South Jersey hopes pinned on Paulsboro port

Just across the Delaware River are the runways for Philadelphia International Airport, uncharacteristically quiet in this time of COVID-19.

This is the port where a company called EEW will soon begin building a factory to make the gigantic monopiles that hold up offshore wind turbines.

Ørsted North America, which is building the state’s first offshore wind farm about 15 miles southeast of Atlantic City in federal waters, has a contract with EEW to make the structures. EEW has said it will provide 500 union jobs here.

Those jobs represent the start of a new industry that has promised thousands of high-paying jobs to people who live throughout South Jersey, where the median income lags that of the state as a whole.

 

Energy from offshore wind is going to be expensive, said state Senate President Steve Sweeney, who worked for decades to make the port a reality, along with Assemblyman John Burzichelli, D-Salem, Gloucester, Cumberland, and the Gloucester County Improvement Authority.

“If New Jersey ratepayers are going to be paying for that, there needs to be a benefit with jobs,” said Sweeney, a former ironworker who did precast structural steel work like building bridges.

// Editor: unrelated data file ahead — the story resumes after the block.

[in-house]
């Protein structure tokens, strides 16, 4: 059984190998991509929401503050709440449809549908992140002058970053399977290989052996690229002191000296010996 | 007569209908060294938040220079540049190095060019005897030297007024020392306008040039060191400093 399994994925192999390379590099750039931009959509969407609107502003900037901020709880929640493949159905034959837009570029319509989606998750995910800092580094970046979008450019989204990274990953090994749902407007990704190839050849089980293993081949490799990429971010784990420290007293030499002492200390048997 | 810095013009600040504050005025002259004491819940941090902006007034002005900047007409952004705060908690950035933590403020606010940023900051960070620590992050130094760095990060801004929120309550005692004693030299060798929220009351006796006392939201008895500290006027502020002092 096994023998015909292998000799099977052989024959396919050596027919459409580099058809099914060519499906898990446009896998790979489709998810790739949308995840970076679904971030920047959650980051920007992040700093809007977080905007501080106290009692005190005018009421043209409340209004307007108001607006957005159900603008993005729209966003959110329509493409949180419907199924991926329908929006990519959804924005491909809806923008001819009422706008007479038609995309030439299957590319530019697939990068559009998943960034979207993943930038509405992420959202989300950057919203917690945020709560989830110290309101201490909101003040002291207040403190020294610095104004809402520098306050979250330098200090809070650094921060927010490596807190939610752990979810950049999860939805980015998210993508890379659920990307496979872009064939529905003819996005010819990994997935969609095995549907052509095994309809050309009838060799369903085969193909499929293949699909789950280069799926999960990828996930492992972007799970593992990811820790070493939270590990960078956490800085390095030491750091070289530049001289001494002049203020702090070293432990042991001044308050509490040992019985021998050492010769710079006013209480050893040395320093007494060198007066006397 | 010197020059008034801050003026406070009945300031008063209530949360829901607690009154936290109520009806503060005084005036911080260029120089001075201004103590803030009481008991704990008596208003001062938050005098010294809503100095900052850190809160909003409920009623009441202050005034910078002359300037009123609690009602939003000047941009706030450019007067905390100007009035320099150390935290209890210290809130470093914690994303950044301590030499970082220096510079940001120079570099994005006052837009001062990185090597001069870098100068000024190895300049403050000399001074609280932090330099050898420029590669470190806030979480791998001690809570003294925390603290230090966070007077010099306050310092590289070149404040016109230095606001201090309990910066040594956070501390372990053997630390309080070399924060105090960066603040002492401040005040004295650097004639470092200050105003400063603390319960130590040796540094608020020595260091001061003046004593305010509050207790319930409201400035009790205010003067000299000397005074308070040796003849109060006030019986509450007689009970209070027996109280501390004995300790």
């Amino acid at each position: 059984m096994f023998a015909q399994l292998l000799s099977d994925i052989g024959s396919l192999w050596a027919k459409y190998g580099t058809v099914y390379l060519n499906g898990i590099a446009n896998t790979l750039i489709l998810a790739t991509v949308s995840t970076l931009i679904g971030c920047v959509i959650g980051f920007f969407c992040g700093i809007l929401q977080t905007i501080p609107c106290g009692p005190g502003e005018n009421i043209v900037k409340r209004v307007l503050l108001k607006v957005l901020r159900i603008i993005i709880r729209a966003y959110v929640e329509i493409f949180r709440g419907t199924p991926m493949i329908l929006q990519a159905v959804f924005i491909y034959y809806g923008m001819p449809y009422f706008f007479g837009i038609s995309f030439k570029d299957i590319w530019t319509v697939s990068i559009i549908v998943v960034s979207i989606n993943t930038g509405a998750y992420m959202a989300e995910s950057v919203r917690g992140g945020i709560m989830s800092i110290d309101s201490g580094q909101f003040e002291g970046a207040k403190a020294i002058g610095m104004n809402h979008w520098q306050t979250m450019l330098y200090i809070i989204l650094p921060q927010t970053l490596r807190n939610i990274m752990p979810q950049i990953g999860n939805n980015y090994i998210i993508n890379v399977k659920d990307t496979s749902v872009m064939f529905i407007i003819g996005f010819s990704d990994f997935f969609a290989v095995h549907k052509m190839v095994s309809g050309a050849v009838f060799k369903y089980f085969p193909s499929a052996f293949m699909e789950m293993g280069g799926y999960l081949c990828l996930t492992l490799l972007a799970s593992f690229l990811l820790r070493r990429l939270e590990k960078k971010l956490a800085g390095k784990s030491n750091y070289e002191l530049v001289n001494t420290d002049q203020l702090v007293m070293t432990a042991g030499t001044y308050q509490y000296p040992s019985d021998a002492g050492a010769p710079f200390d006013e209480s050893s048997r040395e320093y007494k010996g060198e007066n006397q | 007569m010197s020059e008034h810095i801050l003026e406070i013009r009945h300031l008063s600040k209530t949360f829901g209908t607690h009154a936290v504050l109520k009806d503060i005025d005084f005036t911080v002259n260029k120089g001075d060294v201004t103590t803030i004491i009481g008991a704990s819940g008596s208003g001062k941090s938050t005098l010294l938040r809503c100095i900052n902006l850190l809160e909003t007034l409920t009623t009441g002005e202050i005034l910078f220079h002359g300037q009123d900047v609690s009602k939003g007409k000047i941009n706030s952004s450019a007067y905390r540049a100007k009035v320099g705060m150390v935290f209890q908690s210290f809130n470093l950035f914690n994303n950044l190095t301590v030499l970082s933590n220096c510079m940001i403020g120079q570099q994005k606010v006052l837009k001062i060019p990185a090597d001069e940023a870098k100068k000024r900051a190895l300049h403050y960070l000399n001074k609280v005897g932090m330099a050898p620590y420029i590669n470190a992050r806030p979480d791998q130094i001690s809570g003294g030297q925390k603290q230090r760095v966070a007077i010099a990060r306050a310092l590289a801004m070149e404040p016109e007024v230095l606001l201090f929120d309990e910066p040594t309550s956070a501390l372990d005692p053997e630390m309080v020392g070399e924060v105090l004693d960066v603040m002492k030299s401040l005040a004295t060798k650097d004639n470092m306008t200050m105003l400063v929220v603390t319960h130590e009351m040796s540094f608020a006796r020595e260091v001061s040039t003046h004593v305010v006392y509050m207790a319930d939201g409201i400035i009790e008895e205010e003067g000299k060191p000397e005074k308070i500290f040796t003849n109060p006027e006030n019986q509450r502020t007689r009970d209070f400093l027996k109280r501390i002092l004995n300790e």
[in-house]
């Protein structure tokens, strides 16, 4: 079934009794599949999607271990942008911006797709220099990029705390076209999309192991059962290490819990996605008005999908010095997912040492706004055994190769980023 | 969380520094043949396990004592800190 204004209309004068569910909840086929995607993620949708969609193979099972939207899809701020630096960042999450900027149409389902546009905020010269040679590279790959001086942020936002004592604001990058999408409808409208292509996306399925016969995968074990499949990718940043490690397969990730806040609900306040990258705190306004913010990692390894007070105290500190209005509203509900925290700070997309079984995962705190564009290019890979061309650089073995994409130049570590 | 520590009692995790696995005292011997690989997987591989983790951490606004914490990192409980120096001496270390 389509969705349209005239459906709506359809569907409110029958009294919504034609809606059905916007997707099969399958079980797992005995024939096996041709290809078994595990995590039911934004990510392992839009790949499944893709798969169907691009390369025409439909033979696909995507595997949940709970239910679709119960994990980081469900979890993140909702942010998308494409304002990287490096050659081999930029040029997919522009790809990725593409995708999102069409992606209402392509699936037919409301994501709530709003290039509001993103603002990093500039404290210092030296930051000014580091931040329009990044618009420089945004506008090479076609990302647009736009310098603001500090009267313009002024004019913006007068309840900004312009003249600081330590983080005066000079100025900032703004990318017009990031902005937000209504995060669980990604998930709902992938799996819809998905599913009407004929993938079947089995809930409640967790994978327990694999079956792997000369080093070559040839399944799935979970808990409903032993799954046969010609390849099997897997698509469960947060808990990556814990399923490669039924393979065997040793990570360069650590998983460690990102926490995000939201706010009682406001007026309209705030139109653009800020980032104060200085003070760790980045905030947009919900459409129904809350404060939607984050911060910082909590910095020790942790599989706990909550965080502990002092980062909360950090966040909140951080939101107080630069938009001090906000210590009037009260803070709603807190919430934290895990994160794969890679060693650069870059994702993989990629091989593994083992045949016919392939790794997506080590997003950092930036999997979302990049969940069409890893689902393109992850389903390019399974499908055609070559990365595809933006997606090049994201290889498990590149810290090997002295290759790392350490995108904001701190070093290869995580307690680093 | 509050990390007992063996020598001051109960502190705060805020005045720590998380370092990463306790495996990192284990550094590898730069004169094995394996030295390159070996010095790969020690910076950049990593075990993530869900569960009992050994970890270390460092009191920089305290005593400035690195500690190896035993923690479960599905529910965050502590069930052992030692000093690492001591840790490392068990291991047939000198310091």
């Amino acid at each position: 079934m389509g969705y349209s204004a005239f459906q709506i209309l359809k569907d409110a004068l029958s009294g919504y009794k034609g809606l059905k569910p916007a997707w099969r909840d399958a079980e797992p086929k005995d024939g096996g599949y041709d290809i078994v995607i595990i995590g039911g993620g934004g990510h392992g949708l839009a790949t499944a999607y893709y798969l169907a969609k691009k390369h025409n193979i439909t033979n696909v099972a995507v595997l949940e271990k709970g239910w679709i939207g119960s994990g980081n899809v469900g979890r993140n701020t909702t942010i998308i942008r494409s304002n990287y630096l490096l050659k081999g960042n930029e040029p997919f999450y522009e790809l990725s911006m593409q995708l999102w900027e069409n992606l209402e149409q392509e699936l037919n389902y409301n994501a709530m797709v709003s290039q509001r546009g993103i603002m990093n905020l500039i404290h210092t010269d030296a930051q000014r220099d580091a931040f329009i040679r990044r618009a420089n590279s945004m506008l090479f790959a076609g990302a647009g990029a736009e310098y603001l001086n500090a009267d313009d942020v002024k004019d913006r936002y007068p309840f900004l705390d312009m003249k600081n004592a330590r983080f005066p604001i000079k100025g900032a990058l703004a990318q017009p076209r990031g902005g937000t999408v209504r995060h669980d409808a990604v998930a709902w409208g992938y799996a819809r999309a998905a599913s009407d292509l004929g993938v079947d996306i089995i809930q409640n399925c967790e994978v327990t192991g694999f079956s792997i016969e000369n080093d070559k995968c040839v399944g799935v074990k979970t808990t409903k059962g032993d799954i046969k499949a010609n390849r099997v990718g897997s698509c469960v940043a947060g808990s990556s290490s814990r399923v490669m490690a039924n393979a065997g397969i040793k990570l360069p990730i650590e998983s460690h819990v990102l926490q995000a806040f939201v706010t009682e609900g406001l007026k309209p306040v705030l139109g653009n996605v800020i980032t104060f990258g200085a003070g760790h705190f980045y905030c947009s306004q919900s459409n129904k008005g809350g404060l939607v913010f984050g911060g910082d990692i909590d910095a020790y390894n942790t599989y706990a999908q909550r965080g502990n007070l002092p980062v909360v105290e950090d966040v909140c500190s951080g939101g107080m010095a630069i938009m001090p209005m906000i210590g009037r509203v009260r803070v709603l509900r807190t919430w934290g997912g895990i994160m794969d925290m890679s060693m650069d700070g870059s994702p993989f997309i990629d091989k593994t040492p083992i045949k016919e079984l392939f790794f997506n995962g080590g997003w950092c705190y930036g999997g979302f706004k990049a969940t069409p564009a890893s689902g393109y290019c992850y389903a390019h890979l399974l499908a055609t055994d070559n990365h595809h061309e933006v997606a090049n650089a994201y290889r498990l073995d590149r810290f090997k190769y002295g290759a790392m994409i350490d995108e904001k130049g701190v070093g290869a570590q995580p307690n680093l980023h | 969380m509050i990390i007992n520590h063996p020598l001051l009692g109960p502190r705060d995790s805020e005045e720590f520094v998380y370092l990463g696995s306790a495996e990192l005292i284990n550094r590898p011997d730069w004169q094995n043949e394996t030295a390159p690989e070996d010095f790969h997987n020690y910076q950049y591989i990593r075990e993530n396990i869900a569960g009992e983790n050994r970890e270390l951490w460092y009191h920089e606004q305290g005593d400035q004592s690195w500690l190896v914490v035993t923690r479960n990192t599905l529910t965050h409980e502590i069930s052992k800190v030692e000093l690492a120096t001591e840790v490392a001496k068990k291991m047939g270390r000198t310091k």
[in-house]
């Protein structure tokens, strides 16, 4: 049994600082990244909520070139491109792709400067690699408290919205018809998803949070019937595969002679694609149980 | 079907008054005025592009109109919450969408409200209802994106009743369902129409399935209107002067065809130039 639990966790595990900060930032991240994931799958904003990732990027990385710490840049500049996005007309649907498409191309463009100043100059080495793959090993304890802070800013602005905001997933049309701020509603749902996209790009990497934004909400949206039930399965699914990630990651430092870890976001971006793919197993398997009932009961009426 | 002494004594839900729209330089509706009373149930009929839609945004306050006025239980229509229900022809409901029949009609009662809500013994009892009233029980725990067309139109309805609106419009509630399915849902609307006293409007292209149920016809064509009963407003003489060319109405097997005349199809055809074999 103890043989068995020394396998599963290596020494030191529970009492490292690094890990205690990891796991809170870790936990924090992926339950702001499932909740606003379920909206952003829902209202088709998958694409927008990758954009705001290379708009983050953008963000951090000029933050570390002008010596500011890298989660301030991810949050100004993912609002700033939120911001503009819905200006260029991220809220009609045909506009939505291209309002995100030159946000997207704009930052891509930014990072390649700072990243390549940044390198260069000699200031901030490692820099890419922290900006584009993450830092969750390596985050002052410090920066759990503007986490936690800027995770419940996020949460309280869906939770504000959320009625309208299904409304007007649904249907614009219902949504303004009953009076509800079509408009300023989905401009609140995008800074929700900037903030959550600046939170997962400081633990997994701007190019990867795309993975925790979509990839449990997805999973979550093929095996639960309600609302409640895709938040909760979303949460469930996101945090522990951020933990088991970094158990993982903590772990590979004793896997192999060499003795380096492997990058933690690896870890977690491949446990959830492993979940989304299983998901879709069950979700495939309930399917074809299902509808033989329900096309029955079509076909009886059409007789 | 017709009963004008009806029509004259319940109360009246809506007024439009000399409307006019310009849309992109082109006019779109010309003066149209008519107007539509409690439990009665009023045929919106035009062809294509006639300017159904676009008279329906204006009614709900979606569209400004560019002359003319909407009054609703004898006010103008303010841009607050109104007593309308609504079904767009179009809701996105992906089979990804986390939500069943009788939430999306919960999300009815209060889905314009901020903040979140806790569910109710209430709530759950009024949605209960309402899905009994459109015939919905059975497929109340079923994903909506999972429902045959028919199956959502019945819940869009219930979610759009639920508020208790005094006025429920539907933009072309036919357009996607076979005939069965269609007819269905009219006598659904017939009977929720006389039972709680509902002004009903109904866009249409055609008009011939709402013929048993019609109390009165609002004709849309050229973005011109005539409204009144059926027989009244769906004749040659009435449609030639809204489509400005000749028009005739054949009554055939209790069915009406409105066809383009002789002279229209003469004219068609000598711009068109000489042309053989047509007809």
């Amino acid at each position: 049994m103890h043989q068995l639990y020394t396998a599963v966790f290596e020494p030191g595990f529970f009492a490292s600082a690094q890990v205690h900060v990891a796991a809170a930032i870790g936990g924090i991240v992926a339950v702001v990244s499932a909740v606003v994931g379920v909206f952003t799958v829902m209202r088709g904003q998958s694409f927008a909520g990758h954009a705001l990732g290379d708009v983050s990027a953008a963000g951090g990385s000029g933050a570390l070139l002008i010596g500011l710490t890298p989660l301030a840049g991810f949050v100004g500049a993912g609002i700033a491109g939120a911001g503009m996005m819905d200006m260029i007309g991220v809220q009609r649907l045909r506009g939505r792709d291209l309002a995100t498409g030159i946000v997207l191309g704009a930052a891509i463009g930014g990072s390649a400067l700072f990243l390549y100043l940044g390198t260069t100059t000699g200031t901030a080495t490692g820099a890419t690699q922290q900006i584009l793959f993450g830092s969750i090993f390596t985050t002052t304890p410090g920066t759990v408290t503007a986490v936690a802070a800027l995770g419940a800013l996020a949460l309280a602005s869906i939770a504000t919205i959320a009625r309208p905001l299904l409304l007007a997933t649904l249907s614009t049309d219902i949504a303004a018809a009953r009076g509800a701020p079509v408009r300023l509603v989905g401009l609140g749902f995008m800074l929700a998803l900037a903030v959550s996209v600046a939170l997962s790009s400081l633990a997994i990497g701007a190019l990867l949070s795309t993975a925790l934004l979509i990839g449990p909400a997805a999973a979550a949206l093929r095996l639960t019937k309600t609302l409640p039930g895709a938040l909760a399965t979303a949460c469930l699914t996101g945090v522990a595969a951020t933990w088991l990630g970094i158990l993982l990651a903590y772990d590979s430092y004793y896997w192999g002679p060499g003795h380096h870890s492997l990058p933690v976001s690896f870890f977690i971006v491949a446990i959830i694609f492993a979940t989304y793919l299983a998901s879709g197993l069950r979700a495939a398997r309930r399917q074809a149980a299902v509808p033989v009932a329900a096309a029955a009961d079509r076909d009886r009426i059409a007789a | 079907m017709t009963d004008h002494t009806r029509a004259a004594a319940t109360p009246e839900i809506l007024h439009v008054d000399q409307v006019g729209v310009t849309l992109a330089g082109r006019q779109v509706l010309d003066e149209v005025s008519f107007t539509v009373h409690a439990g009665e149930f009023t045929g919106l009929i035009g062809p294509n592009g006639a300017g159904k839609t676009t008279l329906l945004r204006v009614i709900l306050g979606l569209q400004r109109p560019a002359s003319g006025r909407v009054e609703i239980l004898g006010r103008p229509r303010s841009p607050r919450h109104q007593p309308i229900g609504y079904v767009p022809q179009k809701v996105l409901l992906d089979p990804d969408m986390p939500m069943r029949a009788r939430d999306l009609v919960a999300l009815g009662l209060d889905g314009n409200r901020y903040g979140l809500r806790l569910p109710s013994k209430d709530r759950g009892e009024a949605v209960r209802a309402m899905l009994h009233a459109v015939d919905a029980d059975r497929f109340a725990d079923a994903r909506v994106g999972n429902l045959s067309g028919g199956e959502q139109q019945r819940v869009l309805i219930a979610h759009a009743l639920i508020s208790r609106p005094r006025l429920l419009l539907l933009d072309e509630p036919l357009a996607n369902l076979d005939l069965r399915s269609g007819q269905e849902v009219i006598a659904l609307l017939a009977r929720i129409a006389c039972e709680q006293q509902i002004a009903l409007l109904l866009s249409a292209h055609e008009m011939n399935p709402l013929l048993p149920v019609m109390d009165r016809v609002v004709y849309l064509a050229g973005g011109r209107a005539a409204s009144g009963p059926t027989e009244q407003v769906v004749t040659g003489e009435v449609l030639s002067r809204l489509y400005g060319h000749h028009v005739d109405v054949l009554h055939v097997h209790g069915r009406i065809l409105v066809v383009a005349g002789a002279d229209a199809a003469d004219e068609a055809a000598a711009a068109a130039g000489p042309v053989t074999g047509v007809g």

People are counting on that influx of good paying jobs throughout South Jersey. There are plans that the sections made here will be put together into 400-foot-tall monopiles by as many as 1,500 workers at the New Jersey Wind Port to be built in Salem County; and that Atlantic County will be the center of hundreds more jobs in constructing the wind turbines, maintaining and servicing them.

Ørsted won a competition to build the state’s first 1,100 megawatts of offshore wind generation, in part by promising economic development for the state. Ratepayers will subsidize the construction and running of the farm for 20 years.
 

“This is the first major new port on the Delaware in 50 years,” said George Strachan, executive director of the GCIA. “There has been a bigger vision here” that has taken decades to come to reality.

It used to be a vacant brownfields site, the leftovers of a former oil tank farm and other industrial uses.

“It looked like a moon filled with craters,” Burzichelli said. “We raised it up 11 feet, for a 100-year flood.”